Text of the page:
As you may have guessed, I am a proponent of meditation. The reason I love meditation is that it is a spiritual practice with very down-to-earth effects.
Meditation works. On the days that I meditate (and in the weeks and months that I maintain a regular meditation practice, even if not daily), my life runs more smoothly, with a greater sense of grace and flow. I am more open to the possibilities in front of me, rather than caught up in what I need to get done by the end of the day or the end of the week. I am calmer, more present, and more easily able to focus. I am better able (and more likely) to respond rather than react when challenges present themselves or someone says something that ruffles my feathers. I more often notice when I am taking on the energy of other people, so that I can put up my shield and mitigate its effects.
What do I mean by "meditation"? Simply a focused time of silence and openness. Sometimes that might mean paying attention to my breath. Sometimes it may mean gazing into the light of a candle, and inviting light to flow into and through me. Sometimes it may mean - gently and with genuine curiosity rather than judgment - watching my thoughts or exploring my emotions. And sometimes it is something like prayer.
My clients often ask me how to get started with meditation, or how to keep at it when their lives get busy.
One excellent resource is the book Real Happiness by Sharon Salzberg, which also includes a CD with four 20 minute audio meditations to help you get started. This book was published in the UK under the more descriptive title: The Power of Meditation: A 28-Day Programme for Real Happiness.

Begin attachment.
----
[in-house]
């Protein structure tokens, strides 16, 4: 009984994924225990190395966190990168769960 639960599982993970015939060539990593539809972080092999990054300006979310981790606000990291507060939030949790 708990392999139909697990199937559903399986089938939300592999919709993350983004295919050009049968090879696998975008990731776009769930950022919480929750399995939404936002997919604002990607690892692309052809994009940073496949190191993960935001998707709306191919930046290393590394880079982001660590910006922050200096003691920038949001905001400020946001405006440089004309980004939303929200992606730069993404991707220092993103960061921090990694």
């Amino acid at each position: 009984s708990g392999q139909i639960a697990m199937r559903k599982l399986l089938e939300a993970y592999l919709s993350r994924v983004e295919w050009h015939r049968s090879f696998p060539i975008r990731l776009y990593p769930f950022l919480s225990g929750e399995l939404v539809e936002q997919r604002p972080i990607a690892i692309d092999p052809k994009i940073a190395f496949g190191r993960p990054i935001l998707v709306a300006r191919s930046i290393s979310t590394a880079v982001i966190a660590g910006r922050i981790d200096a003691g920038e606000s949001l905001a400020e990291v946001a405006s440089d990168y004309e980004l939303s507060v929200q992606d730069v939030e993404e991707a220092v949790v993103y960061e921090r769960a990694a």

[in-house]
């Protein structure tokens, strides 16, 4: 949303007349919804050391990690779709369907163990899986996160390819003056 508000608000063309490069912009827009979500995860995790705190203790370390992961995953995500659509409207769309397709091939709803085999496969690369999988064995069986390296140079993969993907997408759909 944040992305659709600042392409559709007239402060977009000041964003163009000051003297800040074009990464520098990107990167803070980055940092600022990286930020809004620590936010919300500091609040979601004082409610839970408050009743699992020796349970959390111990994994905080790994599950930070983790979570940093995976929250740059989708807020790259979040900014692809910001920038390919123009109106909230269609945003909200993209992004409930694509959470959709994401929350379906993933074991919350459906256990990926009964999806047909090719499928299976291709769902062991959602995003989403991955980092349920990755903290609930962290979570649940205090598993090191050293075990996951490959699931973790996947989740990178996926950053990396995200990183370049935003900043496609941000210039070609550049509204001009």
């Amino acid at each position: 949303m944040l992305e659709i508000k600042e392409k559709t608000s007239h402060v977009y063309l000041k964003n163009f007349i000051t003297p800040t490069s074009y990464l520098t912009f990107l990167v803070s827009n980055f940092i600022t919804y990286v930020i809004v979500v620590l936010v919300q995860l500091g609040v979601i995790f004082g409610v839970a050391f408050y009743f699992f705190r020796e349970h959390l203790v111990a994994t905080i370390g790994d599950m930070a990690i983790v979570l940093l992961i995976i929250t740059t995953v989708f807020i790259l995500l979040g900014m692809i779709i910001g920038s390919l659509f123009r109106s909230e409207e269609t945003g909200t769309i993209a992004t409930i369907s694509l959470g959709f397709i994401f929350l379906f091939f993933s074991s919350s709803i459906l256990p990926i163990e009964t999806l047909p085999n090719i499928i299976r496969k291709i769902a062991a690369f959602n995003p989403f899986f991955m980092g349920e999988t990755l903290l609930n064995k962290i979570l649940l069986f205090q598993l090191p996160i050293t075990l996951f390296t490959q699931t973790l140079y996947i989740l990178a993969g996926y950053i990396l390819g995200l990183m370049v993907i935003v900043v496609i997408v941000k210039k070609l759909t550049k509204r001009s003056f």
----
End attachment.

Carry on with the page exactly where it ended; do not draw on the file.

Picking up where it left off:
I have been recommending this book to everyone I know: Here's why:
- It's a simple, secular, "how to" manual for getting started with a meditative practice in 28 days. Note: you do not have to meditate every day to "succeed" with this program. In fact, only three 20 minute periods are "required" in the first week of the program. And if 20 minutes is too much, you may do 10 minutes, or even 5. The important thing is not the amount of time but your intention to meditate regularly.
- It includes suggestions for a dozen or so different ways to meditate, so you can find one that works for you, or mix it up depending on your need or mood.
- It does not require a certain set of religous beliefs (or any religious belief). It is a practical, down to earth guide that provides a road map from one who has gone before - and taught countless others (include brief bio of Salzberg). Patterns of how we can trip ourselves up.
- Most of all, for the constant refrain of "it's never too late to begin again." If you set aside 20 minutes to meditate and realize on minute 18 that your mind has been wandering the entire time, you simply begin again with the next breath.
- The hard copy book (but, alas, not the Kindle version) includes a CD with audio instructions for four of the meditations, for those who prefer to learn auditorily.
- Reading just a few pages every now and again helped me digest the material and helped keep my attention on my intention.
- The audios reinforced the reading, and gave me practice "cues."
- I became much gentler (more compassionate) toward myself, and started extending the compassion I extend to others also to myself.
- I became much more aware of how critical and negative one of my inner voices is, and learned to see the critical tone as a signal that part of me was feeling neglected, or worried, and to listen for the positive message seeking to be expressed.
I'd love to know if you will be joining me. Please comment below and let me know.